Also the scholar who is before me can do this play when he is in the narrow, as you can see. The right foot steps on the players pollaxe, and drawing his own back, he then thrusts it into the players face.
This play is an application of the 11th scholar and the 12th scholar of the 2nd master of sword in two hands adapted for pollaxe. You have broken the thrust in the master play with a step and a pass. As you pass with your right foot, place it on the head of your opponents pollaxe. The leverage may be enough to pull it out of their hands or damage the head of the weapon.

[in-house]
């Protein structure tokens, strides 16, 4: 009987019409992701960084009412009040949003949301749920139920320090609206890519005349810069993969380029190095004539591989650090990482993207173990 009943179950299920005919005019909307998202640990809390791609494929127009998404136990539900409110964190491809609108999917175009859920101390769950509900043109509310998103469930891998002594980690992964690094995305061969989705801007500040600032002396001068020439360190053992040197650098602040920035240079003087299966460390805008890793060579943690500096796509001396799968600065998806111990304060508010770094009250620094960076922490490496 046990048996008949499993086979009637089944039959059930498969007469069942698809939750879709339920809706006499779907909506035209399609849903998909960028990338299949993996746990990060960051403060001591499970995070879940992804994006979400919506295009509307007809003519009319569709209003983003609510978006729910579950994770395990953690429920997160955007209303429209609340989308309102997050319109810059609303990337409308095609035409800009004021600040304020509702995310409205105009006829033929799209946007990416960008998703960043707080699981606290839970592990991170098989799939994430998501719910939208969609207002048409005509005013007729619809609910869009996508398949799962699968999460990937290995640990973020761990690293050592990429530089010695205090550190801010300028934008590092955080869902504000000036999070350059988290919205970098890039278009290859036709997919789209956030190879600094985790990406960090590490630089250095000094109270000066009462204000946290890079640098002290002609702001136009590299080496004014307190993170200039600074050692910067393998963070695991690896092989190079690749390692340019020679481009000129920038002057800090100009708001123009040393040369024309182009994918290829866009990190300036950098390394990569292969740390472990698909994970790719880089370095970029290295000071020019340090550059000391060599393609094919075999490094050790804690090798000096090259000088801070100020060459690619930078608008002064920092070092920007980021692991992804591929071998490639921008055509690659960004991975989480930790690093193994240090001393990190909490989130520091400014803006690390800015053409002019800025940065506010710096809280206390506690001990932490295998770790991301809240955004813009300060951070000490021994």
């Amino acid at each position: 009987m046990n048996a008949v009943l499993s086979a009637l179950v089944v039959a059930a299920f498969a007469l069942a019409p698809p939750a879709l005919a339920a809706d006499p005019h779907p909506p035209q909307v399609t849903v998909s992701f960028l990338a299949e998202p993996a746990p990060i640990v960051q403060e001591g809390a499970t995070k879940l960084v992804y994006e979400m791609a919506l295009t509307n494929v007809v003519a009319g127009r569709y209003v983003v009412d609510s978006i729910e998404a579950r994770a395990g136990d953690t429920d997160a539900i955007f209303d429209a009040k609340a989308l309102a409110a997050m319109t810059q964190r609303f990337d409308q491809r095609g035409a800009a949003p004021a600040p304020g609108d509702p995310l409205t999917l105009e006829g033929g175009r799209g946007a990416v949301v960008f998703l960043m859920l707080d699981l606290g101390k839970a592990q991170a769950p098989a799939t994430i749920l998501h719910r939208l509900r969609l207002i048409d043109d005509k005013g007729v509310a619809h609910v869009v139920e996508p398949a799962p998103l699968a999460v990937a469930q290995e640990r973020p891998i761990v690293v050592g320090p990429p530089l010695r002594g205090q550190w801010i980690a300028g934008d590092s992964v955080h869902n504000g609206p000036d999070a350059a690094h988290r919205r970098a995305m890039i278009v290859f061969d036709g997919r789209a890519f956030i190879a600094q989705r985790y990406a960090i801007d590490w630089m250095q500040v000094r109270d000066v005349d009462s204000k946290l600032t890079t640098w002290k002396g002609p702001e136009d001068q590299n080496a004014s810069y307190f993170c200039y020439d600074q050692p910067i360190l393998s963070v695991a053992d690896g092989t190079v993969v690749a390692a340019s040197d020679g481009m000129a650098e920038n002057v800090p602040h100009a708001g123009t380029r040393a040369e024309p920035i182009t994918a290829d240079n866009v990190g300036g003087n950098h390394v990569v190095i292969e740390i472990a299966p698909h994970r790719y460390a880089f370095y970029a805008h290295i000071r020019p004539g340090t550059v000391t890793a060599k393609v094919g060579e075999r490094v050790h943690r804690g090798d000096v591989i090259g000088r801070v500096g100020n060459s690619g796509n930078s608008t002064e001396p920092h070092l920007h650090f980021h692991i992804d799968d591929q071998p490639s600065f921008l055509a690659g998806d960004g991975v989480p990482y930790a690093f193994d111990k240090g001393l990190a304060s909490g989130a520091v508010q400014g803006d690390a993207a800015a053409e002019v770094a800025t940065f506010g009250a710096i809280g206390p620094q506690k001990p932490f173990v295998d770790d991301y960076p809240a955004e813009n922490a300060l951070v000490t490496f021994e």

Be aware that if your opponent slides the pollaxe as your foot comes down on it, this may also cause your foot to slide. Take care to avoid this happening. If they twist it, either the beak or the hammer may also catch on your foot, sweeping it and causing you to lose your balance. This will disrupt your attack and leave your opponent with the advantage.
As a translation note, the text actually says to pin the weapon with your left foot. This is neither consistent with the drawing nor the other examples of this play being used. I am treating this as a transcription error on Fiores part and have translated the text to match the picture.
Since you won the break, your pollaxe is free to move. Lift it to Posta Breve la Serpentina and thrust the point into your opponents face.